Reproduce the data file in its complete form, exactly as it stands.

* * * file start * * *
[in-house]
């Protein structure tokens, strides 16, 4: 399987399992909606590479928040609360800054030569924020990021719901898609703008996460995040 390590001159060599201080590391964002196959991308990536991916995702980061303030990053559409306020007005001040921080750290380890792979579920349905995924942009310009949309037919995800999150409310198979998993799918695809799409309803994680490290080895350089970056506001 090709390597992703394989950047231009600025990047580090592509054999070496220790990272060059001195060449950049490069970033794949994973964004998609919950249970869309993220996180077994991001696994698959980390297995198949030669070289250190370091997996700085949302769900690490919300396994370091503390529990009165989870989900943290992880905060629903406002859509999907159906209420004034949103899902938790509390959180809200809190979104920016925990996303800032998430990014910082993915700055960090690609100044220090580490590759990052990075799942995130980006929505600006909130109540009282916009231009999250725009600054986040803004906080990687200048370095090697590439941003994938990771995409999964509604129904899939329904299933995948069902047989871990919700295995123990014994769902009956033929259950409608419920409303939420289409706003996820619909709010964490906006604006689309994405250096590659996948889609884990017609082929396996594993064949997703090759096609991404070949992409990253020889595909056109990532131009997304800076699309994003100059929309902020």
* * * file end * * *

[in-house]
């Protein structure tokens, strides 16, 4: 399987399992909606590479928040609360800054030569924020990021719901898609703008996460995040 390590001159060599201080590391964002196959991308990536991916995702980061303030990053559409306020007005001040921080750290380890792979579920349905995924942009310009949309037919995800999150409310198979998993799918695809799409309803994680490290080895350089970056506001 090709390597992703394989950047231009600025990047580090592509054999070496220790990272060059001195060449950049490069970033794949994973964004998609919950249970869309993220996180077994991001696994698959980390297995198949030669070289250190370091997996700085949302769900690490919300396994370091503390529990009165989870989900943290992880905060629903406002859509999907159906209420004034949103899902938790509390959180809200809190979104920016925990996303800032998430990014910082993915700055960090690609100044220090580490590759990052990075799942995130980006929505600006909130109540009282916009231009999250725009600054986040803004906080990687200048370095090697590439941003994938990771995409999964509604129904899939329904299933995948069902047989871990919700295995123990014994769902009956033929259950409608419920409303939420289409706003996820619909709010964490906006604006689309994405250096590659996948889609884990017609082929396996594993064949997703090759096609991404070949992409990253020889595909056109990532131009997304800076699309994003100059929309902020």